A majority of New Jersey voters say that they want Sen. Bob Menendez (D-N.J.) to resign, according to a Quinnipiac poll released Thursday.
Fifty-two percent of respondents said they thought the senator should resign. Republicans said by a 2-1 ratio that the Democratic senator should resign, while Democrats were almost evenly divided in their response. Independents were more likely than not to say that he should resign.
A majority of respondents characterized Menendez as dishonest and untrustworthy, a 12-point increase since Quinnipiac asked the same question in April 2013. His approval rating has also taken a hit, dropping 11 points since January. Forty-five percent of voters in the state think his alleged actions are illegal while nearly two out of five people say that they are unethical but not illegal. However, a plurality of respondents still say that the senator has strong leadership qualities and cares about the needs and problems of people like them.
The results of the survey stand in contrast to a poll released last week from Rutgers-Eagleton, which asked the same questions. That poll found that 58 percent of New Jersey voters believe Menendez should stay in office unless he is proven guilty. Only 34 percent expressed that they wanted him to resign immediately.
So what could account for the difference? The Washington Post's Aaron Blake surmises that it could be due to three main factors: timing, question phrasing and answer choice. Blake points out that half of the Rutgers-Eagleton poll was conducted before Menendez was officially charged, while the second half was done after he was charged. The Quinnipiac poll was conducted after charges were formally filed against him. He also notes that the Rutgers-Eagleton poll succinctly describe the charges against Menendez, whereas the Quinnipiac poll explains the indictment in more vivid language before asking if the respondent thinks the senator should resign. And lastly, the answer options in the Rutgers-Eagleton poll are framed with conditional language about how the legal process could play out, making a "no" answer a more appealing option, whereas the Quinnipiac poll gave respondents more direct choices that did not consider the legal outcome.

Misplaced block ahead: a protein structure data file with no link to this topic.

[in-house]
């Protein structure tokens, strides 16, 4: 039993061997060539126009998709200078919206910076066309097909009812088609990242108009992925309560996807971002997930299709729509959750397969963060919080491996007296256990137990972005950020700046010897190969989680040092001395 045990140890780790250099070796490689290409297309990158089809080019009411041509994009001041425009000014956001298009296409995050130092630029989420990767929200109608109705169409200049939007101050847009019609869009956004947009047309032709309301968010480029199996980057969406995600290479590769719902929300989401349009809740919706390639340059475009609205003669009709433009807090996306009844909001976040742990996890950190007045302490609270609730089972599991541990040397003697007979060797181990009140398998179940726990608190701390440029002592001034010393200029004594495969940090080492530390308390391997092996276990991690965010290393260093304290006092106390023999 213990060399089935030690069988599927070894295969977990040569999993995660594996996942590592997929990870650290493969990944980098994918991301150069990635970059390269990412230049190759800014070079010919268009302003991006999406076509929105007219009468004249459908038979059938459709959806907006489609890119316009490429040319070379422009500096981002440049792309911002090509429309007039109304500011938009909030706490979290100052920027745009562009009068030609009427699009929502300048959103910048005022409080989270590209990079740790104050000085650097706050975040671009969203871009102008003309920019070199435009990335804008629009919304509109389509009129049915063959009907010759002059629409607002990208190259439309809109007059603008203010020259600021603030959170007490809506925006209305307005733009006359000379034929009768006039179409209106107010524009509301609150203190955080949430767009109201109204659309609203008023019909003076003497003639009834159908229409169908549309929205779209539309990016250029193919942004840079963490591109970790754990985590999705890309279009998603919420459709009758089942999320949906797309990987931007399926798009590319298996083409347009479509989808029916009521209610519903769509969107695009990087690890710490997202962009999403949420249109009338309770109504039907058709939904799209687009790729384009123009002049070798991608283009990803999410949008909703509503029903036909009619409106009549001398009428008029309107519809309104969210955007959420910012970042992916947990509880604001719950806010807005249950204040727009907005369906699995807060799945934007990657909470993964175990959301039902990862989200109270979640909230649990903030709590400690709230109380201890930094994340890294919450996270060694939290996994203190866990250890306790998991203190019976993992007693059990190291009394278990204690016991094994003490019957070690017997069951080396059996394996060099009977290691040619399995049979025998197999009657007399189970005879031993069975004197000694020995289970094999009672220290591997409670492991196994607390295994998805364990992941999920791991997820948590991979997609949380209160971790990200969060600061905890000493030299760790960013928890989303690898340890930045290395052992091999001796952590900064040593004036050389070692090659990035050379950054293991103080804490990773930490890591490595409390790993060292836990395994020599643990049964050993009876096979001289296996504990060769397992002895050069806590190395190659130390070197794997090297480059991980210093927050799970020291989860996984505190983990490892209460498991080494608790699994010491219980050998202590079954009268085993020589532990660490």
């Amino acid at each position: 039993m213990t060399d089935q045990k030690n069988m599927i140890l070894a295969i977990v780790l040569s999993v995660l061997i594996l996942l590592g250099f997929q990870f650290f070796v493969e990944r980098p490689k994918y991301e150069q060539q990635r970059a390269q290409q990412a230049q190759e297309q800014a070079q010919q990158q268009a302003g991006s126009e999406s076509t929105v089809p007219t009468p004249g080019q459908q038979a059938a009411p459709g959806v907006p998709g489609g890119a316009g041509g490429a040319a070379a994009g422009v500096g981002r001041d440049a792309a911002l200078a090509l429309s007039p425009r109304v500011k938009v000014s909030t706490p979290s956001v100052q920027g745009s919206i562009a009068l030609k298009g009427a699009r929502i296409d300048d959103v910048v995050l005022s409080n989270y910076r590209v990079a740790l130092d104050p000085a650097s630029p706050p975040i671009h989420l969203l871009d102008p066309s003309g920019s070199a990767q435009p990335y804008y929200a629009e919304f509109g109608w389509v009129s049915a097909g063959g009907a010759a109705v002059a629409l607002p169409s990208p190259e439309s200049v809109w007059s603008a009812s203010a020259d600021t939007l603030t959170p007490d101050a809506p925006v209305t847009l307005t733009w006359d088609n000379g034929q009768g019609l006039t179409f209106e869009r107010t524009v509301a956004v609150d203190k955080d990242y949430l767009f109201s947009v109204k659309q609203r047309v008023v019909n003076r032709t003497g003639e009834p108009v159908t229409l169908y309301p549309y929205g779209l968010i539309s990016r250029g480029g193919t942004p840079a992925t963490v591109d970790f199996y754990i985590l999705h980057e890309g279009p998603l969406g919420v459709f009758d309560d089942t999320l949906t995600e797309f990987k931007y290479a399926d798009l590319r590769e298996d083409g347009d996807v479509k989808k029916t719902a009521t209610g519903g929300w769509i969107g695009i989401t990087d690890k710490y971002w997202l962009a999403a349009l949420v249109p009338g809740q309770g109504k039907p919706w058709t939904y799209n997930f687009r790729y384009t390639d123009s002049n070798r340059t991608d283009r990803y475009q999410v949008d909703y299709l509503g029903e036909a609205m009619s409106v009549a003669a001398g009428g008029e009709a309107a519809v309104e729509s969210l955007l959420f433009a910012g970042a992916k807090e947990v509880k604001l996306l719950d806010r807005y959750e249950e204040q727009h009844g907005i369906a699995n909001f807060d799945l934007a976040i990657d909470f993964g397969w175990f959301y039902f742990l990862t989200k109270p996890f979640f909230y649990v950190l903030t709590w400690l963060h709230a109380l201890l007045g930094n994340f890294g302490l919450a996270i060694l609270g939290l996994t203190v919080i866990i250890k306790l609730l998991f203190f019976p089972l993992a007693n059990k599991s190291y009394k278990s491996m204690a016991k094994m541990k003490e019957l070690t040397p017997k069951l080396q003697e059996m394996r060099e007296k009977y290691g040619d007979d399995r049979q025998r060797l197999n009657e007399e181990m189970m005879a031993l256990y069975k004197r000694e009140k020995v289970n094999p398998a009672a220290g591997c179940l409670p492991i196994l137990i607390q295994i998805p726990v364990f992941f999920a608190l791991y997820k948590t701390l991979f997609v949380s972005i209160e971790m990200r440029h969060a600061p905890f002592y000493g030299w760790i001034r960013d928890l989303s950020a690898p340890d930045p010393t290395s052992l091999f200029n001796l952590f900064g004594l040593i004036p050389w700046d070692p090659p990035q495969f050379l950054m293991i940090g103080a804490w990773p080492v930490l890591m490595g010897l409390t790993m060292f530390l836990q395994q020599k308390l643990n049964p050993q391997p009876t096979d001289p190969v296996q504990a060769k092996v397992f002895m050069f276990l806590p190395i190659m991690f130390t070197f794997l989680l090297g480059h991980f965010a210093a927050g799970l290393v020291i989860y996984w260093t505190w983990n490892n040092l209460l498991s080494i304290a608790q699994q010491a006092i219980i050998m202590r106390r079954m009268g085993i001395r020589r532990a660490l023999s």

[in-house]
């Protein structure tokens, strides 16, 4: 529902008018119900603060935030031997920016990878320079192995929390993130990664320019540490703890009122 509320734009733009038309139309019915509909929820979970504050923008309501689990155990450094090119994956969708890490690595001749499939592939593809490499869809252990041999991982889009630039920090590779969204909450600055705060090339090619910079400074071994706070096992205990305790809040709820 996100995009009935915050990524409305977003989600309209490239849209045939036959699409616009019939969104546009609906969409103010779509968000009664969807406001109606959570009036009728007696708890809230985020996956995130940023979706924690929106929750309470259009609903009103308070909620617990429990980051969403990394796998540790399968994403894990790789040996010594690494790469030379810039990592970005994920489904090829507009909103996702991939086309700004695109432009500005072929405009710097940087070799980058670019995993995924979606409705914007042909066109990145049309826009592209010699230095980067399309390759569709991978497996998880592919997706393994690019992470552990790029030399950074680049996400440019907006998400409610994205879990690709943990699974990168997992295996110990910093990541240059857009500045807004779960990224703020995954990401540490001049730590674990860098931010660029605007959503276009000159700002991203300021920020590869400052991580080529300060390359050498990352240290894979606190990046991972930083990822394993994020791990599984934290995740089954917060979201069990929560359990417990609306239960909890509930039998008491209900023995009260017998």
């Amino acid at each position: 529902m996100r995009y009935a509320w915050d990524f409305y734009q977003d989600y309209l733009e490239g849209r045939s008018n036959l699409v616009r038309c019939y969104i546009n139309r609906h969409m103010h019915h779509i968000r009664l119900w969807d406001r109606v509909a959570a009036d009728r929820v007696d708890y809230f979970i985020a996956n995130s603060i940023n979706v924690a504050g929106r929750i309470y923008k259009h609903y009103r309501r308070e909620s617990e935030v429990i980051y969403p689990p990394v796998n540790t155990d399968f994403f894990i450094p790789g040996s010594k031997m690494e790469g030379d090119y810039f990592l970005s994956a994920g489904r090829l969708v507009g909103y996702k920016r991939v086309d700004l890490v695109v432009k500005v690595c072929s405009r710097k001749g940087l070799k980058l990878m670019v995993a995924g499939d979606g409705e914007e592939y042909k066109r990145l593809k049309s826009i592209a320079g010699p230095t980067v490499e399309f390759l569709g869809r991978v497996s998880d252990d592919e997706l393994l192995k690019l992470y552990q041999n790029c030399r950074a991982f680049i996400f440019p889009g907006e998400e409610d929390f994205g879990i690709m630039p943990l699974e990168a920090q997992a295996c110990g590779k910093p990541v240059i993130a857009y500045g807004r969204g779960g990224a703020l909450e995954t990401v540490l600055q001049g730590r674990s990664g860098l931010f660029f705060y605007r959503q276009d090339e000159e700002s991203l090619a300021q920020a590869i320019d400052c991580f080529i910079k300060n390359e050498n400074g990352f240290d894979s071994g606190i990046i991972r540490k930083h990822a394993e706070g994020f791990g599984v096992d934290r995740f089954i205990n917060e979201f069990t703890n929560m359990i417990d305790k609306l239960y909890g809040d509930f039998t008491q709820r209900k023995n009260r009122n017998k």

Menendez was indicted on eight counts of corruption on April 1 for using his position and power in exchange for bribes. Each count carries a 15-year prison sentence. Menendez has denied all of the charges and has vowed to stay in office while he fights to prove his innocence.
This is the first time a senator has been indicted on bribery charges since Sen. Harrison Williams Jr. (D-N.J.) in 1980, according to The New York Times.
The Quinnipiac poll surveyed 1,428 New Jersey voters April 9-14 via live interviews over land lines and cell phones.
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